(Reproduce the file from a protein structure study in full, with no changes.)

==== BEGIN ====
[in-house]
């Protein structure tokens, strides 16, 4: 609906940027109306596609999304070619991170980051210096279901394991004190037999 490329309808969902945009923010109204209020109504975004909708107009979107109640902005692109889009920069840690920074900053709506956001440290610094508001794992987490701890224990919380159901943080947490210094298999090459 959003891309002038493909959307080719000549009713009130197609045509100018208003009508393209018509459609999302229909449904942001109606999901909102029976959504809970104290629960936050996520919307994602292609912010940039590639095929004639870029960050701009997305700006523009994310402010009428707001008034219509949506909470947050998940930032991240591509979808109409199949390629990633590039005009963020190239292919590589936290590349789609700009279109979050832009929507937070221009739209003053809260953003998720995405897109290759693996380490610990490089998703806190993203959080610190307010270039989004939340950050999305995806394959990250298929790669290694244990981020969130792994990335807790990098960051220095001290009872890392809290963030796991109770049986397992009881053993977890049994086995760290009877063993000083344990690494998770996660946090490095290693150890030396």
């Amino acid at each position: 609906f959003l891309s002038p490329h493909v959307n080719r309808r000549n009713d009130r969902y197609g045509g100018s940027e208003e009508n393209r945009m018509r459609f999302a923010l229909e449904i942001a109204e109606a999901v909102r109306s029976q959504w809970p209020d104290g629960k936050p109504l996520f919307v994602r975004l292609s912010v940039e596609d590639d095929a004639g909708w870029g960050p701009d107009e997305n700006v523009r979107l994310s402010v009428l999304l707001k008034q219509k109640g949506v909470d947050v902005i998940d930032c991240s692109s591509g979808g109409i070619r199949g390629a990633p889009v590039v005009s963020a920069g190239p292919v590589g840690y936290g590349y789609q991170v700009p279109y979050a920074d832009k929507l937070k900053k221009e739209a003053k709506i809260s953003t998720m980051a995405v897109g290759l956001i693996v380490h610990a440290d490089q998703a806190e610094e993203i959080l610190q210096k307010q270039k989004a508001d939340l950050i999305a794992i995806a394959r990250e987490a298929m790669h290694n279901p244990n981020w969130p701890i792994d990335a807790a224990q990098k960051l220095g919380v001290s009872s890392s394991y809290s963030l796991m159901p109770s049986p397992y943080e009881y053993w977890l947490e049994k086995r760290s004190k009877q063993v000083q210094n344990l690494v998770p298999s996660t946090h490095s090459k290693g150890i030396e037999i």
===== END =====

[in-house]
């Protein structure tokens, strides 16, 4: 609906940027109306596609999304070619991170980051210096279901394991004190037999 490329309808969902945009923010109204209020109504975004909708107009979107109640902005692109889009920069840690920074900053709506956001440290610094508001794992987490701890224990919380159901943080947490210094298999090459 959003891309002038493909959307080719000549009713009130197609045509100018208003009508393209018509459609999302229909449904942001109606999901909102029976959504809970104290629960936050996520919307994602292609912010940039590639095929004639870029960050701009997305700006523009994310402010009428707001008034219509949506909470947050998940930032991240591509979808109409199949390629990633590039005009963020190239292919590589936290590349789609700009279109979050832009929507937070221009739209003053809260953003998720995405897109290759693996380490610990490089998703806190993203959080610190307010270039989004939340950050999305995806394959990250298929790669290694244990981020969130792994990335807790990098960051220095001290009872890392809290963030796991109770049986397992009881053993977890049994086995760290009877063993000083344990690494998770996660946090490095290693150890030396």
């Amino acid at each position: 609906f959003l891309s002038p490329h493909v959307n080719r309808r000549n009713d009130r969902y197609g045509g100018s940027e208003e009508n393209r945009m018509r459609f999302a923010l229909e449904i942001a109204e109606a999901v909102r109306s029976q959504w809970p209020d104290g629960k936050p109504l996520f919307v994602r975004l292609s912010v940039e596609d590639d095929a004639g909708w870029g960050p701009d107009e997305n700006v523009r979107l994310s402010v009428l999304l707001k008034q219509k109640g949506v909470d947050v902005i998940d930032c991240s692109s591509g979808g109409i070619r199949g390629a990633p889009v590039v005009s963020a920069g190239p292919v590589g840690y936290g590349y789609q991170v700009p279109y979050a920074d832009k929507l937070k900053k221009e739209a003053k709506i809260s953003t998720m980051a995405v897109g290759l956001i693996v380490h610990a440290d490089q998703a806190e610094e993203i959080l610190q210096k307010q270039k989004a508001d939340l950050i999305a794992i995806a394959r990250e987490a298929m790669h290694n279901p244990n981020w969130p701890i792994d990335a807790a224990q990098k960051l220095g919380v001290s009872s890392s394991y809290s963030l796991m159901p109770s049986p397992y943080e009881y053993w977890l947490e049994k086995r760290s004190k009877q063993v000083q210094n344990l690494v998770p298999s996660t946090h490095s090459k290693g150890i030396e037999i």